Robert D. San Souci's The Faithful Friend
illustrated by Brian Pinkney
Children's book review by Steve Barancik
West Indies folktale by way of the Brothers Grimm
Clement Duforce, black and the son of a sugar plantation owner, is born to a mother who dies in childbirth. The Frenchwoman his father hires to raise him has her own newborn, Hippolyte.
Before the first page is complete, the boys are young adults, as close as brothers, and Clement has fallen in love with the portrait of a beautiful young woman, Pauline, herself motherless.
The boys set out on foot, together, to the young woman's village, so that Clement can ask for her hand in marriage.
(And get this: No one's a prince or princess!)
Along the way, Clement and Hippolyte come across the body of an old beggar. After some consultation, they delay their travels to do the right thing and see to his Christian burial.
(And it's a good thing. Had they not, things wouldn't have worked out very well for them.)
Once they arrive at the estate of Pauline's uncle Monsieur Zabocat, events grow dramatic.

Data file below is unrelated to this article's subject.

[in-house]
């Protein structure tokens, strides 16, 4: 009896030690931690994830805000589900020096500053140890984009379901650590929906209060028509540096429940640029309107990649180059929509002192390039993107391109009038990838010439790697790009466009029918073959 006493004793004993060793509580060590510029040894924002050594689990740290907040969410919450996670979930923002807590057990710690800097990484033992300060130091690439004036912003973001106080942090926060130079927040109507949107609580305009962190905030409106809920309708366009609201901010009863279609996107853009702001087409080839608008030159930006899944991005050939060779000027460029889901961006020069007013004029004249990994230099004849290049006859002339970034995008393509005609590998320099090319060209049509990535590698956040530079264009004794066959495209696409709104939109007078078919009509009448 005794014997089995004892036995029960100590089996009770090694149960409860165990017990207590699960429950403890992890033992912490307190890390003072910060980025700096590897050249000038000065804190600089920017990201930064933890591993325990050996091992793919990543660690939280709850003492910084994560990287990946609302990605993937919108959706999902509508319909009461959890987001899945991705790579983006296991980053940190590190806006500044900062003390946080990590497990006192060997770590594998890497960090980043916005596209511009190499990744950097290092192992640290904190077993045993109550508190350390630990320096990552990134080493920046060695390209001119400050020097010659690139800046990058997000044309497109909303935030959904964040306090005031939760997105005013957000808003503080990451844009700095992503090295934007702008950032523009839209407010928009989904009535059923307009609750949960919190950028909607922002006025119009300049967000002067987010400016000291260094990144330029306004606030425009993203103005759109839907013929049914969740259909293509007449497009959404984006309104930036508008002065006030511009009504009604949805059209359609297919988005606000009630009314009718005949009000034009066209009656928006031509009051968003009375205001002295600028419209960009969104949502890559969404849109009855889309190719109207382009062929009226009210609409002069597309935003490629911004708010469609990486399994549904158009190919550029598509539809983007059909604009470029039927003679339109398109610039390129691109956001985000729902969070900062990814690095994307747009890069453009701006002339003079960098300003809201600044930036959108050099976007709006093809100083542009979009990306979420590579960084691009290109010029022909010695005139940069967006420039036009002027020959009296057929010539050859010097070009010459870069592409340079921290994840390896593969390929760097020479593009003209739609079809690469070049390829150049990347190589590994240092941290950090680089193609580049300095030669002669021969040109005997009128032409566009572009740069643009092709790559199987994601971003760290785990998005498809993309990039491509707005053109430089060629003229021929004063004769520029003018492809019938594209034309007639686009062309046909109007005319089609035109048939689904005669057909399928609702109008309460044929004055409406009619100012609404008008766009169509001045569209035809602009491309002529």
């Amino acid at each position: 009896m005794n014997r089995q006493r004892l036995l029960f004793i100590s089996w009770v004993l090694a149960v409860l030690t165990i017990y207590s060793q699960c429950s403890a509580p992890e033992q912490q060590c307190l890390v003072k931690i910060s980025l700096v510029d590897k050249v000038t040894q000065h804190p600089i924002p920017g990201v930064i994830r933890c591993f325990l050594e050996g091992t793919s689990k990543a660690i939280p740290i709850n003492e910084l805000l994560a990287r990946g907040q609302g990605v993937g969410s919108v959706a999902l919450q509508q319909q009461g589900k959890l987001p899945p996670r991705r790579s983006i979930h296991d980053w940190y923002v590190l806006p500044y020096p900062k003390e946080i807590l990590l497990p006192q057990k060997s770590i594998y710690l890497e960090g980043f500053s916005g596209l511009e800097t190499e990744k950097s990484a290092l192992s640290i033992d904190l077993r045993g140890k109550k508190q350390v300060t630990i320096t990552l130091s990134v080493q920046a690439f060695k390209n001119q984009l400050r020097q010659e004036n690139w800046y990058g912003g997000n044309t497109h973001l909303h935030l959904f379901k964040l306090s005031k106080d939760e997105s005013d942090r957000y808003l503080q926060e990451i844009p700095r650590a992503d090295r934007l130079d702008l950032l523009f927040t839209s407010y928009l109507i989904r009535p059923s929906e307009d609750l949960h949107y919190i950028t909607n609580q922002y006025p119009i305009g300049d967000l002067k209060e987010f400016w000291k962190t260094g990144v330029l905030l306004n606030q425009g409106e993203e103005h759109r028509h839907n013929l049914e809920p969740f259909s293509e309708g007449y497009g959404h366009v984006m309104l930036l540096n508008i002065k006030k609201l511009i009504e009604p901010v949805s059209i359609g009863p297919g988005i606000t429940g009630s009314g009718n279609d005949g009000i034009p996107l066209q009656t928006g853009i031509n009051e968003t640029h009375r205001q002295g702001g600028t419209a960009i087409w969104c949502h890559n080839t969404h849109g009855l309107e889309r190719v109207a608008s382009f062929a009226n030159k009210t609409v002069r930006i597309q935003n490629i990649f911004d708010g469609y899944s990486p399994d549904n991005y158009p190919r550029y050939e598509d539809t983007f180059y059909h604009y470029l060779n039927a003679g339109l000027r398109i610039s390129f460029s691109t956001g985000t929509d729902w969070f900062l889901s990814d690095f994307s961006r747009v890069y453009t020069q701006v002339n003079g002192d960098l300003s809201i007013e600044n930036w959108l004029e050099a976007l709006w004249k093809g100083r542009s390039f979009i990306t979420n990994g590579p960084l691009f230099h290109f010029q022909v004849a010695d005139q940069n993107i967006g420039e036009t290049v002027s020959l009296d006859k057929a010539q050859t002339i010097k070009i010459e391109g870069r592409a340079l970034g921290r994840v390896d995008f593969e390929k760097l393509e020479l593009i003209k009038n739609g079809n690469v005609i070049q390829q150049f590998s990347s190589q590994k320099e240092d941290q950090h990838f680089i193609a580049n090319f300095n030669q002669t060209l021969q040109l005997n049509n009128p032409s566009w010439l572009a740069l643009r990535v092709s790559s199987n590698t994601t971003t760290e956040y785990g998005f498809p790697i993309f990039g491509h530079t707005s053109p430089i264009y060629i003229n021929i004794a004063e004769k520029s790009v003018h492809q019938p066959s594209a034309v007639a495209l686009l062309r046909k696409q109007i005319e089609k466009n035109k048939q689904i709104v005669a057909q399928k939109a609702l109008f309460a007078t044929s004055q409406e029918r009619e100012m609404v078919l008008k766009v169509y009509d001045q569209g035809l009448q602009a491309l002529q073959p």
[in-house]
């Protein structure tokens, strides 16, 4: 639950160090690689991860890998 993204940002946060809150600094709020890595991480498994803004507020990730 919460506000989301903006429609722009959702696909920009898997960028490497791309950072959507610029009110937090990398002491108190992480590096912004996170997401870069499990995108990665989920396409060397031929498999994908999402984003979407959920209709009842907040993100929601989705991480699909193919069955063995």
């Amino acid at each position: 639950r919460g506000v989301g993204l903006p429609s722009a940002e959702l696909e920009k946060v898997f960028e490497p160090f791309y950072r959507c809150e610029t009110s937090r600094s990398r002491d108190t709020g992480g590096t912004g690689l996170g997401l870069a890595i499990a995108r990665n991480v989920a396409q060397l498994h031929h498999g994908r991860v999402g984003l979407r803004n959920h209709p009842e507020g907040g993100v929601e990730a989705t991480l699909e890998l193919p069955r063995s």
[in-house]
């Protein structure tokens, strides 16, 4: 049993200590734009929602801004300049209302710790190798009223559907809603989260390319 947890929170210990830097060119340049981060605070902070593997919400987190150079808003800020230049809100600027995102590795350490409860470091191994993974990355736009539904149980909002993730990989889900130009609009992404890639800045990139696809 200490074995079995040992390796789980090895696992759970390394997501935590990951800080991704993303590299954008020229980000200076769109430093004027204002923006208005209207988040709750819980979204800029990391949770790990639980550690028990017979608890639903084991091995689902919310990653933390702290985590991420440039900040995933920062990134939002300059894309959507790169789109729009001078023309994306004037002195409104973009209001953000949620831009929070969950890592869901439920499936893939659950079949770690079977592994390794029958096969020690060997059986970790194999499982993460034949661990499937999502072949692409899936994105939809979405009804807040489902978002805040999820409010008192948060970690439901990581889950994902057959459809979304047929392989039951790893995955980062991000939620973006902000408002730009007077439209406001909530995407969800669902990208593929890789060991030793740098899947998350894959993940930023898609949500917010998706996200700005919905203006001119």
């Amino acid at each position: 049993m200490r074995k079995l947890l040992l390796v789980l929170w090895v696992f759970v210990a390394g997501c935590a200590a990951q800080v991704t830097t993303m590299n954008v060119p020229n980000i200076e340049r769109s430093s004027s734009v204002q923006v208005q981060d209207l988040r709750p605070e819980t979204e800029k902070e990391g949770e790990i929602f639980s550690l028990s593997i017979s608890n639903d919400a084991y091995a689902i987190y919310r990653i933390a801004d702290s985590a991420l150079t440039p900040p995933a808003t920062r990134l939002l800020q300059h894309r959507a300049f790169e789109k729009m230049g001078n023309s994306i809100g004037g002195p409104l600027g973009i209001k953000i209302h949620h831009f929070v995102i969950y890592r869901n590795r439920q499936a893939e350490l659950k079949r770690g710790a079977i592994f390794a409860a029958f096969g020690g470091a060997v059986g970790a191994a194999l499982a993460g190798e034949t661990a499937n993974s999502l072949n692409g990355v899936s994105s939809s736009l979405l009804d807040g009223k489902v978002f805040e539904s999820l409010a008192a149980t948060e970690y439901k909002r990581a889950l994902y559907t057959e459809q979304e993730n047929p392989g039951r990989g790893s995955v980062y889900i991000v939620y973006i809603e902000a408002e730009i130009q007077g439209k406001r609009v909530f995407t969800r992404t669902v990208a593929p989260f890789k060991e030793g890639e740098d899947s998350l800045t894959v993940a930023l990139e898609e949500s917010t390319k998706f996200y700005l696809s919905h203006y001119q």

Clement and Pauline indeed fall for each other, but uncle is unamused. When the young lovers resolve to marry and return to the plantation, Zabocat - a quimboiseur, or wizard - enlists the aid of three beautiful zombies to make sure that the young couple doesn't make it alive.
Hippolyte learns of the plot, but is also subject to its curse. If he tells the young lovers, he himself will be turned to stone. And guess what?...
You're going to have to get the book if you want to find out how it all turns out.
The Faithful Friend
The story descends from numerous folktales told in numerous lands, most prominently Faithful John (or Joannes) from the Brothers Grimm. (Click the link to brush up on the Brothers!)
Author San Souci was drawn to this version by the exotic setting (Martinique is a French island in the Caribbean, peopled largely by the descendants of slaves), its "emphasis on the friendship of black and white characters," and zombies.
No zombies in the Brothers Grimm version!
Illustrator Pinkney won a 1996 Caldecott Honor for his gorgeous scratchboard and oil paintings that bring Martinique alive, and the book scored a Coretta Scott King Honor as well.
Different times, foreign lands, magic, romance, racial fellowship and a complete absence of royalty make The Faithful Friend a book worth checking out.
More Caldecott honorees.
More of Steve's reviews.
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